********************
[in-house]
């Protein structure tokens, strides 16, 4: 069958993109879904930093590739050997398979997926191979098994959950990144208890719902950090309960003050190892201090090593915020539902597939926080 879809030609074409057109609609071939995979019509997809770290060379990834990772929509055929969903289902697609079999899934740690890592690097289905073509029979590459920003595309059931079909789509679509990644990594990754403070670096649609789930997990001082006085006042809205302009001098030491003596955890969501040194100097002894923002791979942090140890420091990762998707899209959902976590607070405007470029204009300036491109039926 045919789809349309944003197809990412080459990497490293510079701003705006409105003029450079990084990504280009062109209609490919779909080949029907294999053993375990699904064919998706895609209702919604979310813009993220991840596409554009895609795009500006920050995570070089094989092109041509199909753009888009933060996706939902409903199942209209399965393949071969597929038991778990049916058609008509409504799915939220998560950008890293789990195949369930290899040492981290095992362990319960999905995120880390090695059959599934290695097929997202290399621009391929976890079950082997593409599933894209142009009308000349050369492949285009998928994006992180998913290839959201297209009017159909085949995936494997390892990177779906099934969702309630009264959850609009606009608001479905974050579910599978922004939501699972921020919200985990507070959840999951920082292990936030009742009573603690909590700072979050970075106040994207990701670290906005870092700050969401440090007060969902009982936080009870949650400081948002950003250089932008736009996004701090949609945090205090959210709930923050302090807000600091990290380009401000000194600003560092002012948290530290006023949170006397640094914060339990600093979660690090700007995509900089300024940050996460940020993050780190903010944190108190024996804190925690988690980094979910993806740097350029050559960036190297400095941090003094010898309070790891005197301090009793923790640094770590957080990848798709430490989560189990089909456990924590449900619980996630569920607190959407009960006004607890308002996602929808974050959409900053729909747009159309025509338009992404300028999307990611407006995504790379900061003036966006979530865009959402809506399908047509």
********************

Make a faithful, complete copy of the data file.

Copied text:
[in-house]
């Protein structure tokens, strides 16, 4: 069958993109879904930093590739050997398979997926191979098994959950990144208890719902950090309960003050190892201090090593915020539902597939926080 879809030609074409057109609609071939995979019509997809770290060379990834990772929509055929969903289902697609079999899934740690890592690097289905073509029979590459920003595309059931079909789509679509990644990594990754403070670096649609789930997990001082006085006042809205302009001098030491003596955890969501040194100097002894923002791979942090140890420091990762998707899209959902976590607070405007470029204009300036491109039926 045919789809349309944003197809990412080459990497490293510079701003705006409105003029450079990084990504280009062109209609490919779909080949029907294999053993375990699904064919998706895609209702919604979310813009993220991840596409554009895609795009500006920050995570070089094989092109041509199909753009888009933060996706939902409903199942209209399965393949071969597929038991778990049916058609008509409504799915939220998560950008890293789990195949369930290899040492981290095992362990319960999905995120880390090695059959599934290695097929997202290399621009391929976890079950082997593409599933894209142009009308000349050369492949285009998928994006992180998913290839959201297209009017159909085949995936494997390892990177779906099934969702309630009264959850609009606009608001479905974050579910599978922004939501699972921020919200985990507070959840999951920082292990936030009742009573603690909590700072979050970075106040994207990701670290906005870092700050969401440090007060969902009982936080009870949650400081948002950003250089932008736009996004701090949609945090205090959210709930923050302090807000600091990290380009401000000194600003560092002012948290530290006023949170006397640094914060339990600093979660690090700007995509900089300024940050996460940020993050780190903010944190108190024996804190925690988690980094979910993806740097350029050559960036190297400095941090003094010898309070790891005197301090009793923790640094770590957080990848798709430490989560189990089909456990924590449900619980996630569920607190959407009960006004607890308002996602929808974050959409900053729909747009159309025509338009992404300028999307990611407006995504790379900061003036966006979530865009959402809506399908047509």